The Green Guide came under fire from incumbents who were unhappy with its prescriptive and generalised guidelines. It was not until the 1998 edition that the guide acknowledged the specific challenges of the inner city. One priest serving in an East End parish explained that the building of his new vicarage in the early 1980s had been “shackled” by the prescriptions of the Green Guide. He bemoaned being lumbered with mod-cons such as “glazed screens, sliding double doors, cumbersome fitted wardrobes, heavily armoured central-heating systems, aluminium windows, showers instead of lavatories, and French windows in sitting rooms”. Indeed, the French windows were targeted by thieves in an attempted break-in, just one year later.
The incumbent wrote to the diocese and Church Commissioners, complaining that this had been an inevitability, the French windows typifying the inadequacy of his Green Guide-approved vicarage for accommodating the specifities of inner-city life and ministry. In a letter demanding that the French windows be removed, he argued that “few parishes (if any) could be rougher than this one, no parish has such a high criminal population — adolescent unemployment is rife and the incidence of burglary has increased considerably since the recession.”
LIVING in a vicarage meant that the challenges of the inner city were constantly seeping into the family home. The radical priest Ken Leech served and lived in Bethnal Green during the 1970s and 1980s, one of the most deprived and socially fractured parts of the country at the time (Obituaries, 2 October 2015). His willingness to confront the National Front, which had a growing presence in the ethnically diverse East End, earned him a death threat from the paramilitary fascist organisation Column 88.
Delivered to his vicarage front door, the package contained a bullet and the words “Your next caller may be your Maker, Father,” written in blood. This was not Leech’s first death threat, and, although he was targeted more than most, the prospect of violence was common to most inner-city vicarages. A vicar whom we interviewed, who served in south London during the late 1980s, explained that he felt that Rev. was too tame in its presentation of inner-city ministry. He once had to take out a restraining order against a regular “unannounced caller”; the man was known to carry a machete everywhere he went.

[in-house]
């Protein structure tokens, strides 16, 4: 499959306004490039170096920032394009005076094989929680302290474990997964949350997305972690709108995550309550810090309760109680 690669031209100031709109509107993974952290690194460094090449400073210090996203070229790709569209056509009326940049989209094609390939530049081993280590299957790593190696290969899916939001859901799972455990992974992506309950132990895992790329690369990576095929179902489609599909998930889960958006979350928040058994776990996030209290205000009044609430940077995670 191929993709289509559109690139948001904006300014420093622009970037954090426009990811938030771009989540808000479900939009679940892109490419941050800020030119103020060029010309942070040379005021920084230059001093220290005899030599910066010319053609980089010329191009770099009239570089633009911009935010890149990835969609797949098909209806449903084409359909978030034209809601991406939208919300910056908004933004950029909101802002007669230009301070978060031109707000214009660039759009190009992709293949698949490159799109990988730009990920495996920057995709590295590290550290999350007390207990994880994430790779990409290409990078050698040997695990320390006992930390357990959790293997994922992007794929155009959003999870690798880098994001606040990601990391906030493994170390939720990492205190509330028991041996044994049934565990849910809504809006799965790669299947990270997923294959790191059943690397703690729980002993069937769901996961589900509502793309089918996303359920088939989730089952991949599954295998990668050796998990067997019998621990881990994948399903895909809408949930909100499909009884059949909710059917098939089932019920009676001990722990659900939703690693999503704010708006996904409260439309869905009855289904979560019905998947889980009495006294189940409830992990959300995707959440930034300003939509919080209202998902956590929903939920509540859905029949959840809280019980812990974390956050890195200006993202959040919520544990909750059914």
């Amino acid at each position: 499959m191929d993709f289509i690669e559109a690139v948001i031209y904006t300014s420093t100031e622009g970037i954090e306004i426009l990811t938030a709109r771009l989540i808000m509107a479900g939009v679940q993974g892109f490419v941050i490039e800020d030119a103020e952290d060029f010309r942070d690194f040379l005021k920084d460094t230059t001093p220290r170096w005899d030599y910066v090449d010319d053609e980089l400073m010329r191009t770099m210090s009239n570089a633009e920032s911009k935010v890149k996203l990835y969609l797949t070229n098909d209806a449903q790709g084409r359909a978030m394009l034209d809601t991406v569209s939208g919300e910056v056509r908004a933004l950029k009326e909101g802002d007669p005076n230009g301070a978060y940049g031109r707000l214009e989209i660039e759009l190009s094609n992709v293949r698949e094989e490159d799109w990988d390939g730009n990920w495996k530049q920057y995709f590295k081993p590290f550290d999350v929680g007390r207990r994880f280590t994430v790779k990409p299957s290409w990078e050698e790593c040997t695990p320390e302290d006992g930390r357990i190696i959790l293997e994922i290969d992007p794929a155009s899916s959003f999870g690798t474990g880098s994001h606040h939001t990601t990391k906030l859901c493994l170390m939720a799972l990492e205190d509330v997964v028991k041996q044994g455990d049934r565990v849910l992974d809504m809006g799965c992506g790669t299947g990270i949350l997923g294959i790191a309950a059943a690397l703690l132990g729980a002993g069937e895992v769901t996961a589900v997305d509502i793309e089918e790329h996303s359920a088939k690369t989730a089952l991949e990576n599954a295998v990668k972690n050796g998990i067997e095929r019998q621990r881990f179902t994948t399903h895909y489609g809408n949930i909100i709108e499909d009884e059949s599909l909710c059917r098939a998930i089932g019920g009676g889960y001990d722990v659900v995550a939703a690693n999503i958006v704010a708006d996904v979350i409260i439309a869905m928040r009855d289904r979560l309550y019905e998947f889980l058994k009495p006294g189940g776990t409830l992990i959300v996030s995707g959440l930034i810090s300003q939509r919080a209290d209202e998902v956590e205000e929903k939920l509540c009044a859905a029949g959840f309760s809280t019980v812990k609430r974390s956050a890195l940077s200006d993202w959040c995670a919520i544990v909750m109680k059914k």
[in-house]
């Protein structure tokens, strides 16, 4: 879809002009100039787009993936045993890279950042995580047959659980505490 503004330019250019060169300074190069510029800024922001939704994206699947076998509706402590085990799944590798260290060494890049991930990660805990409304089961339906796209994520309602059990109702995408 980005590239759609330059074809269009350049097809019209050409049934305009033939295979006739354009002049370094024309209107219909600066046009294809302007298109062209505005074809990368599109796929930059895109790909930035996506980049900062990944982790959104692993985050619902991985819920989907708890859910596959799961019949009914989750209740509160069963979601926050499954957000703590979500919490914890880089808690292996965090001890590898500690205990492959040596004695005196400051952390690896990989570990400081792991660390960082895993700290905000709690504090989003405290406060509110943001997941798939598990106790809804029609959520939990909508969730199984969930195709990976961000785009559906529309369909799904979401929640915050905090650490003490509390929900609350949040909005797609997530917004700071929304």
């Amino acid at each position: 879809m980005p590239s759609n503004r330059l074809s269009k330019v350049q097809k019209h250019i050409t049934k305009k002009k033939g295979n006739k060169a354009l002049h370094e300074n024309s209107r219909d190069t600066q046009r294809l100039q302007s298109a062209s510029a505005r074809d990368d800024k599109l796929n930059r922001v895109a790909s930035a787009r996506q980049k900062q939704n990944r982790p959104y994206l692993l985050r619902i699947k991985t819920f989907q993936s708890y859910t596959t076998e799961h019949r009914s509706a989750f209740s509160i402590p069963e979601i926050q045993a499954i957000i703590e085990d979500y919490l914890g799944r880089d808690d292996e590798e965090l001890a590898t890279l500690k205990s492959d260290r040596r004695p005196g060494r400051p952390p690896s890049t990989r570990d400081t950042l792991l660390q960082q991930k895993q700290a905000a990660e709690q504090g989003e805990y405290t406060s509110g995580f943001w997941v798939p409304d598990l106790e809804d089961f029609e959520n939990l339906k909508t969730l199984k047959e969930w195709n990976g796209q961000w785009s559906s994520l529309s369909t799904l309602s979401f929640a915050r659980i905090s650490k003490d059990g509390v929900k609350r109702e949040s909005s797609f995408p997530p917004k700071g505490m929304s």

In spite of these incidents, clergy and their family members were wary of alarmist accounts of their experiences, which might further “pathologise” the inner city. Most tended not to remember feeling afraid in the vicarage: the majority felt that it was a place of happiness, hospitality, and home. The inner city itself was at the heart of many inner-city vicars’ vocations. An incumbent in south London, who served in an area with one of the lowest scores on the deprivation index in the 1980s, explained that “I had felt a call to the inner city from when I was first a Christian. I’m wired to do things that other people don’t want to do.”
This spiritual response to the challenges of the inner city was common to many clergy people, but clergy family members also spoke warmly of their home lives. The title of Sarah Ann Henshall’s 1991 book Not Always Murder at the Vicarage neatly typifies this sense that the benefits of vicarage living outweighed the obvious challenges.
In the foreword, Eileen Carey, the wife of the then Archbishop of Canterbury, George Carey, explained that the book was testament to those who had been fortunate enough to have “experience of the joys, privileges and the immense job satisfaction to be found in vicarage life”. Clergy partners spoke of taking great pleasure from the “hustle and bustle” of inner-city vicarage life — meeting people and situations that they would never otherwise encounter. One was convinced that she would have “died of boredom in a comfy, suburban parish”.
Inner-city clergy couples spoke of the great joy which they took from sharing their vicarage gardens with parishioners for barbecues and social events. Many of the parishioners living in high-rise estates did not own gardens of their own: one of those interviewed described the vicarage garden as “an oasis in an urban wilderness”.
While sociologists in the long 1980s, bent on proclaiming the city “secular”, busied themselves counting bums on pews in churches, the vicarage next door, down the road, or in the next street, bustled with Christian life, belief, and action. Recovering the intimate histories of these unique spaces enables us to tell a new story about the Church in a changing and turbulent world.
David Geiringer is a Post-doctoral Research Associate, and Alastair Owens is Professor of Historical Geography at Queen Mary University of London. They would welcome hearing from clergy families involved in inner-city ministry in London and Liverpool from the 1970s to the 1990s. email@example.com .